Asian Literature and TranslationVol. 4, No. 1, 201733-72Sanskrit texts on literate astrology, whose aim is often only economic advantage. One candownload pañcāṅgas and pay for astrological consultations from India. There are manyother ways in which Hindu astrologers and gurus sell religious experiences via the internet.Virtual religious rituals have become a widespread phenomenon. For instance, nowadaysone can buy, from anywhere in the world, the ritual offering of a pūja that will beperformed by a guru in India and will mitigate the effects of bad astrological events. It iseven possible to download software generating the basic information of a daily pañcāṅga fora given place; once the name of the place, the location, altitude, latitude, and the time zoneare known, the software will calculate the auspicious moments of the day, the lunarconstellation, the lunar day, etc.The present paper is a study of contemporary Indian practices of astral science andcalendrics. Having considered the historical context in which calendric computations weredeveloped, I shall examine the underlying principles of Indian solar and lunar calendars inorder to present an analysis of a modern Hindi pañcāṅga, which I have drawn from a Hindiastrological website. The case study selected is one of many pañcāṅgas; it has been selectedfor the variety of information it provides. It should be acknowledged at the outset that notwo pañcāṅgas agree completely. Nevertheless, the present case study compellinglydemonstrates that, in India, rituals, religious ceremonies, and daily life are still stronglydependant on astronomical events and astrological beliefs.1. Early astronomy and calendric knowledgeIn Sanskrit literature, works on astronomy, mathematics, and astrology were all part of thetraditional and specialized branch of learning called jyotiḥśāstra.4 Jyotiṣa was one of the six4I would like to thank Prof. A. Passi and the anonymous reviewer for helpful comments on earlier versions ofthis paper. Needless to say, I alone am responsible for remaining errors.36

Asian Literature and TranslationVol. 4, No. 1, 201733-72Vedāṇgas, the six auxiliaries disciplines supporting Vedic rituals. The term jyotiṣa denotes amix of astronomy, mathematics, astrology, and divination that was the chief matrix ofliterate mathematical and astronomical knowledge in the middle of the 1st millennium CE. 5The earliest known mathematical exposition of astronomy and calendric knowledge inSanskrit is the Jyotiṣavedāṅga.6 The Jyotiṣavedāṅga has come down to us in two versions: theshorter Ṛk recension, consisting of thirty-six verses and traditionally attributed to Lagadha,and the Yajurjyotiṣavedāṅga, which seems to expand and modify it. According to Pingree,7‘the astronomy of the Rk-recension [which is the earliest] was formulated in the fifth orfourth century B.C. on the basis of information about originally-Mesopotamian methodsand parameters transmitted to India during the Achaemenid occupation of the Indus Valleybetween ca. 513 and 326 B.C.’8 In the Jyotiṣavedāṅga, some verses clearly reflect the relationbetween ritual, calendric utterances, and mathematical astronomy in the context of theVedic sacrifice.9 The calendric techniques found in this text represent a synthesis of rulesand computations from Greco-Babylonian sources. It mentions measures and rules forcalendric computations using a year length of 366 days: a day comprises thirty of the unitscalled muhūrtas (equal to forty-eight of our minutes) or sixty ghaṭikās (a ghaṭikā is half of amuhūrta); the yuga is a five-year intercalation cycle containing two intercalary months; the5A thorough history of jyotiḥśāstra literature is found in David Pingree, Jyotiḥśāstra: astral and mathematicalliterature (Wiesbaden: Harrassowitz, 1981).6Among scholars, the date and authorship of this text has long been a controversial issue.7David Pingree, ‘The Mesopotamian Origin of Early Indian Mathematical Astronomy,’ Journal for the History ofAstronomy 4, no.1 (1973): 1-12. Pingree argues that Vedāṅga astronomy was formed under Mesopotamiam influence during theAchaemenid occupation of the Indus valley, Ōhashi says that Vedāṅga astronomy is based on actualastronomical observations in North India. See Yukio Ōhashi, “Development of astronomical observation inVedic and Post-Vedic India,” Indian Journal of History of Science 28, no. 3 (1993): 185-251.9Cf. Ṛgjyotiṣavedāṅga 36 and Yajurjyotiṣavedāṅga 3 translated in B.V. Subbarapaya and K.V. Sarma, Indianastronomy: a source-book, based primarily on Sanskrit texts (Bombay: Nehru Centre, 1985), 1.37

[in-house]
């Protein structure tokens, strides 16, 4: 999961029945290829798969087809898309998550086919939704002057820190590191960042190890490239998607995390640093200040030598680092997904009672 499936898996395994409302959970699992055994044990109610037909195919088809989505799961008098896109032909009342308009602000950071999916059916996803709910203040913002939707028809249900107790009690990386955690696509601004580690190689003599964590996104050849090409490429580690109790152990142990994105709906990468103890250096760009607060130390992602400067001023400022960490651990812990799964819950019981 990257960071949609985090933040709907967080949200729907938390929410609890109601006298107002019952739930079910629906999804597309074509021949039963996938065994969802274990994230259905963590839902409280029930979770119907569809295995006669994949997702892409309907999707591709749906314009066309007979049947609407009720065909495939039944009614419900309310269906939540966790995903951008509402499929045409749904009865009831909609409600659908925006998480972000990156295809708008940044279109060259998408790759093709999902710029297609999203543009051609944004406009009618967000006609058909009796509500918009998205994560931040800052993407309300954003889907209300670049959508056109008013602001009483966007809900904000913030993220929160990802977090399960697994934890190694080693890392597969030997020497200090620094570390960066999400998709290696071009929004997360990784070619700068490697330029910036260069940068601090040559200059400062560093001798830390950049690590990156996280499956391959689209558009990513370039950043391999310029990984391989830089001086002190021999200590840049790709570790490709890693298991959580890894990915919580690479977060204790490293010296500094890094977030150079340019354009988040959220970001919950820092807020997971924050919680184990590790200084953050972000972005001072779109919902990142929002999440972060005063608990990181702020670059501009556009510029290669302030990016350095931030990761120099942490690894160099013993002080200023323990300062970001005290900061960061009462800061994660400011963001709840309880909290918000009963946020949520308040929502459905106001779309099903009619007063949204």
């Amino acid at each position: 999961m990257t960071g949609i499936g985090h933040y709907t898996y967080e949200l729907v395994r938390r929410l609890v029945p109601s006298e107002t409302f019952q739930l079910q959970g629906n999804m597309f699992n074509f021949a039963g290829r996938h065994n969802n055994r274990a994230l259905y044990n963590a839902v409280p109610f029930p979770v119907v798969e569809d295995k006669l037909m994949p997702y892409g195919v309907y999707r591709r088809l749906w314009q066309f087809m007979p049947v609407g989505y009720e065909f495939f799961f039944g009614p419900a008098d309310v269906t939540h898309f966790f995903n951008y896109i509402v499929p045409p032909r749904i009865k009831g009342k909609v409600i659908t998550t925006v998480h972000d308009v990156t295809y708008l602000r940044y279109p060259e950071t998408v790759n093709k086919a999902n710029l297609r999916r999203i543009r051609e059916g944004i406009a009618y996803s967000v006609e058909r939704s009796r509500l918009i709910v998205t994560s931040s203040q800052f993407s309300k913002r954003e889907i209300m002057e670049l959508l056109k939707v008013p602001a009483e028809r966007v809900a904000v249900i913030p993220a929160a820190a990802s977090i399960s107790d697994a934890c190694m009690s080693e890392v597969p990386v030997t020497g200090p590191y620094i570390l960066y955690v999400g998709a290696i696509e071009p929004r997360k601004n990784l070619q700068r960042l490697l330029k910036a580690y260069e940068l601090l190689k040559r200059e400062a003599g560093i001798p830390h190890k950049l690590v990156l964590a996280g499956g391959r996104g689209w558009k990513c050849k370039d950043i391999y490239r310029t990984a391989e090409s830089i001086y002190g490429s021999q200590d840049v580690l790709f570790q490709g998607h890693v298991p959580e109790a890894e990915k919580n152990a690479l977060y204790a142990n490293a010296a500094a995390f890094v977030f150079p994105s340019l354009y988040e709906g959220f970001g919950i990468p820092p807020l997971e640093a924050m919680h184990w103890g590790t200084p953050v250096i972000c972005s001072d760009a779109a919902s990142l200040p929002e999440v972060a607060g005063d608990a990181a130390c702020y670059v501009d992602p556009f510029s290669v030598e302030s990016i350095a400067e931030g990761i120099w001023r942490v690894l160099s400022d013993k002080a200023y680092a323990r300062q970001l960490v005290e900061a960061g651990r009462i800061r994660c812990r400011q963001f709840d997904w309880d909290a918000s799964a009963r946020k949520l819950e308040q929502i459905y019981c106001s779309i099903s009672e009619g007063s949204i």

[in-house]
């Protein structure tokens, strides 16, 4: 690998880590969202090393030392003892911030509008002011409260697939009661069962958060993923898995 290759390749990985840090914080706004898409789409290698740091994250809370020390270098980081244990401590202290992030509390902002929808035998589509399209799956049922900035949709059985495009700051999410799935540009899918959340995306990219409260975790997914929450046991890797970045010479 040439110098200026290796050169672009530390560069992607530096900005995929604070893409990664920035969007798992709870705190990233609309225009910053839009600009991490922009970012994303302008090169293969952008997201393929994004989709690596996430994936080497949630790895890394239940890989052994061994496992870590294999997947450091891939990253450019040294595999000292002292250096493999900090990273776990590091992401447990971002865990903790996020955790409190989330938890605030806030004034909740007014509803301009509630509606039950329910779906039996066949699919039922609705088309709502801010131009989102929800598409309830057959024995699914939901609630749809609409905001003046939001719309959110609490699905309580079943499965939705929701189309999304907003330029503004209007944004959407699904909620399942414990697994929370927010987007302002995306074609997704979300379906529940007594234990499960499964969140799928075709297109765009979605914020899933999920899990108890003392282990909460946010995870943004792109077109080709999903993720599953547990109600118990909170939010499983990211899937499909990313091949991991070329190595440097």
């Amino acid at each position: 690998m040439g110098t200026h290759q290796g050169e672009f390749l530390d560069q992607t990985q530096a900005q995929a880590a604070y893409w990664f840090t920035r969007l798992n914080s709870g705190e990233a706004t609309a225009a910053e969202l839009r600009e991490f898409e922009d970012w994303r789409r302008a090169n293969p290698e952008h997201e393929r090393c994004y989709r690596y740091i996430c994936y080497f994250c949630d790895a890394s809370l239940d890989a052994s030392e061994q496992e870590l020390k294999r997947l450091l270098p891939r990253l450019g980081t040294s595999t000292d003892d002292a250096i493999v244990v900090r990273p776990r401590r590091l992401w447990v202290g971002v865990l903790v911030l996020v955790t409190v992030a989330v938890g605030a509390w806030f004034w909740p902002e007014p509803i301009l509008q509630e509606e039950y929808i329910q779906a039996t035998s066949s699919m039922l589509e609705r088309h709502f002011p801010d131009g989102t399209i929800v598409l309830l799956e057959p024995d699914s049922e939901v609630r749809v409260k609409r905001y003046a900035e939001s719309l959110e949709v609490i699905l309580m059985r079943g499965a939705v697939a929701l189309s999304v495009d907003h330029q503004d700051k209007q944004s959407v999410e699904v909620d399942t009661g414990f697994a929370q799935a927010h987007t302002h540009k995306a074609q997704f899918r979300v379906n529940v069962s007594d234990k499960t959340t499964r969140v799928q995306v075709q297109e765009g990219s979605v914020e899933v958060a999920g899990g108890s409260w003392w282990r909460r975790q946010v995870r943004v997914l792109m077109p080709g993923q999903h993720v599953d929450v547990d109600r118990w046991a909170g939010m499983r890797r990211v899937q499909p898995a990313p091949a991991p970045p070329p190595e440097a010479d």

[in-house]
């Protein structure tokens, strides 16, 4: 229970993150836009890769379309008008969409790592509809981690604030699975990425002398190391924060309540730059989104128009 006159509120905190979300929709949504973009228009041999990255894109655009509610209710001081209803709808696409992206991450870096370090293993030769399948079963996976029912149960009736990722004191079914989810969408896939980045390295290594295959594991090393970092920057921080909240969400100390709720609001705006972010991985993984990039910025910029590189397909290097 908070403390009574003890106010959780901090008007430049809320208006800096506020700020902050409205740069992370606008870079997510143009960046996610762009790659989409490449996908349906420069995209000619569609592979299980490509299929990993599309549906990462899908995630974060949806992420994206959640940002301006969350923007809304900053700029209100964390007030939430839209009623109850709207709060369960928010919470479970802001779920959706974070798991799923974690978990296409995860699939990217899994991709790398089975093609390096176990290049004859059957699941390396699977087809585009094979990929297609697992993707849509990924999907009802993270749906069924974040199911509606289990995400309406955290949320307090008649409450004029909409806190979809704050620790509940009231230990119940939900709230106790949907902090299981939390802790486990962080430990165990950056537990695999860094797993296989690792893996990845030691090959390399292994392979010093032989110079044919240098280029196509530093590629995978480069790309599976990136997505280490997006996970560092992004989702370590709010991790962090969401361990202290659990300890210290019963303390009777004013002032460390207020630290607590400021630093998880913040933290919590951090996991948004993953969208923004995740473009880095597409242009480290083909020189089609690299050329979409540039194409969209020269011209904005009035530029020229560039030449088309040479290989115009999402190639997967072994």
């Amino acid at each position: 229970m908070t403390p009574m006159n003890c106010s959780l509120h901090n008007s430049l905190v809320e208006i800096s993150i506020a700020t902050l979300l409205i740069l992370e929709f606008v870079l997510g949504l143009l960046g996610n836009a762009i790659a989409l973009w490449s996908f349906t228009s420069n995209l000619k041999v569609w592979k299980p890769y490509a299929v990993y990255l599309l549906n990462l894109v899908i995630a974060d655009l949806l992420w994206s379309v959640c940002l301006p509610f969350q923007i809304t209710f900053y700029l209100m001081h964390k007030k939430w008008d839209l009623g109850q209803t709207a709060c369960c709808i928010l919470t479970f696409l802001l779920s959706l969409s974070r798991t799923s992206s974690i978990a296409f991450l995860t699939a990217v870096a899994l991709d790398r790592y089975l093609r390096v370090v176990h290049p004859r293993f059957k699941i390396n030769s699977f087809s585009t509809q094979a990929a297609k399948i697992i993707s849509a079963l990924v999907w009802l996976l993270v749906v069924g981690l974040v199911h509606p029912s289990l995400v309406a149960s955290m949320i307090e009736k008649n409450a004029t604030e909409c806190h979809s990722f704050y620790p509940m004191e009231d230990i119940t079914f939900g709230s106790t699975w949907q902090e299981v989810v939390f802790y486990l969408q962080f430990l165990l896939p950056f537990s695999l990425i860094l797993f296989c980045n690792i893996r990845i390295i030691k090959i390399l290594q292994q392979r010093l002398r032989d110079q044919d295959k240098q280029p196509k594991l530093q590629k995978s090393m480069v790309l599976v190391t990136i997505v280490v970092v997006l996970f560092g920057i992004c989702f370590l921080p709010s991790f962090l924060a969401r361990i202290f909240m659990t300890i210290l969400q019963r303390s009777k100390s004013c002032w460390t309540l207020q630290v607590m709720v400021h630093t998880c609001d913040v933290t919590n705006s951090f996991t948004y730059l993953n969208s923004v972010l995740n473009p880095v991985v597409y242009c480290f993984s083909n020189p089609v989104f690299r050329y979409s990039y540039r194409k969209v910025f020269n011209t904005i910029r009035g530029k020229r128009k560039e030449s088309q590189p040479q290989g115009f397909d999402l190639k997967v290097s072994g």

Asian Literature and TranslationVol. 4, No. 1, 201733-72tithi or ‘lunar day’ and the sequence of the 27 nakṣatras or ‘lunar constellations’ (here eachassociated with a presiding deity) seem to be fully integrated into lunisolar calendricastronomy.10In order to understand the relationship between astronomy and ritual that, even today,is pervasive in traditional almanacs, it must be remembered that Vedic texts prescribe theperformance of periodic sacrifices at particular times, such as the new and full moon,solstices, and equinoxes.11 Plofker points out that Vedic calendric concepts are ‘[ ]obscured by the brevity of the allusions to them and by the apparent inconsistenciesamong some of them. Moreover, it is often difficult to tell when a scriptural statement isintended to convey specifically astronomical information and when it should beinterpreted otherwise.’12Yet, ‘by the Middle Vedic period at the latest, attempts werebeing made to regulate a basic lunisolar calendar arithmetically.’ For instance, it is in theYajurveda (Taittirīyasaṃhitā and in the Atharvaveda (19.7.2-5) that the firstreferences13 to the twenty-seven lunar constellations are found.14 According to the nakṣatraoccupied by the moon and observing the position of the sun and moon with respect to thestars, the sacrificial priests were able to identify and record the time in the calendar to10During the later Vedic period, the meaning of the term nakṣatra shifted from its original meaning of ‘star’ toone of the 27 groups of stars regarded as the ‘lunar constellations’ along the ecliptic.11Vedic new and full moon rituals are sacrificial ceremonies preceding other Vedic rituals. A study of Vedicliterature and full moon and new moon sacrifices is that of P.E. Dumont, ‘The Full Moon and New MoonSacrifices in the Taittirīya-Brāhmaṇa,’ Proceedings of the American Philosophical Society 101 (1957): 216 ̶243; 103(1959): 584̶̶ ̶608; 104 (1960): 1-10.1213Kim Plofker, Mathematics in India (Princeton, N.Y; Oxford: Princeton University Press, 2009), 20-30.See Arthur Anthony Macdonell and Arthur Berriedale Keith, Vedic index of names and subjects, vol.1, (London:1912), 409-431.14The first mentions 28 nakṣatras, and the latter 27. On the two systems of nakṣatras, see Michio Yano,“Calendar, Astrology and Astronomy,” in The Blackwell Companion to Hinduism, ed. Gavin

Asian Literature and Translation Vol. 4, No. 1, 2017 33-72 34 received the attention they fully deserve from Indologists. As pointed out by Gansten, while non-scholarly publications on Hindu astrology proliferate, ‘academically reliable secondary sources do not,